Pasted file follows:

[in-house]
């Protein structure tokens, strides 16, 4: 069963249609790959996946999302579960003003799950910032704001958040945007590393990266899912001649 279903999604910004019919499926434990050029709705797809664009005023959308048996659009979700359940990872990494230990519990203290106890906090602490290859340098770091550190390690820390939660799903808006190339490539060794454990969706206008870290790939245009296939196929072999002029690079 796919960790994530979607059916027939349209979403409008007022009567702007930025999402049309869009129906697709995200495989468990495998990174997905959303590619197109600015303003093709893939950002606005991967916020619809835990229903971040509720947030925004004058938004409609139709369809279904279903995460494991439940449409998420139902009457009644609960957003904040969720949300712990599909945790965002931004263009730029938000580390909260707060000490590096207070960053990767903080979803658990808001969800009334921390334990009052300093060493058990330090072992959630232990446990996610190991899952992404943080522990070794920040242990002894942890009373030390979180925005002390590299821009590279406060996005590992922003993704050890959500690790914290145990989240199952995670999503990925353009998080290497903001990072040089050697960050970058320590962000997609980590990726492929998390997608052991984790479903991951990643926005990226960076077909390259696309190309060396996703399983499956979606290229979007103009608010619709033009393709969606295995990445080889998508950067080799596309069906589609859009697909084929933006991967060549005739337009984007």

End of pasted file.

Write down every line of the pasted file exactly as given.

[in-house]
């Protein structure tokens, strides 16, 4: 069963249609790959996946999302579960003003799950910032704001958040945007590393990266899912001649 279903999604910004019919499926434990050029709705797809664009005023959308048996659009979700359940990872990494230990519990203290106890906090602490290859340098770091550190390690820390939660799903808006190339490539060794454990969706206008870290790939245009296939196929072999002029690079 796919960790994530979607059916027939349209979403409008007022009567702007930025999402049309869009129906697709995200495989468990495998990174997905959303590619197109600015303003093709893939950002606005991967916020619809835990229903971040509720947030925004004058938004409609139709369809279904279903995460494991439940449409998420139902009457009644609960957003904040969720949300712990599909945790965002931004263009730029938000580390909260707060000490590096207070960053990767903080979803658990808001969800009334921390334990009052300093060493058990330090072992959630232990446990996610190991899952992404943080522990070794920040242990002894942890009373030390979180925005002390590299821009590279406060996005590992922003993704050890959500690790914290145990989240199952995670999503990925353009998080290497903001990072040089050697960050970058320590962000997609980590990726492929998390997608052991984790479903991951990643926005990226960076077909390259696309190309060396996703399983499956979606290229979007103009608010619709033009393709969606295995990445080889998508950067080799596309069906589609859009697909084929933006991967060549005739337009984007």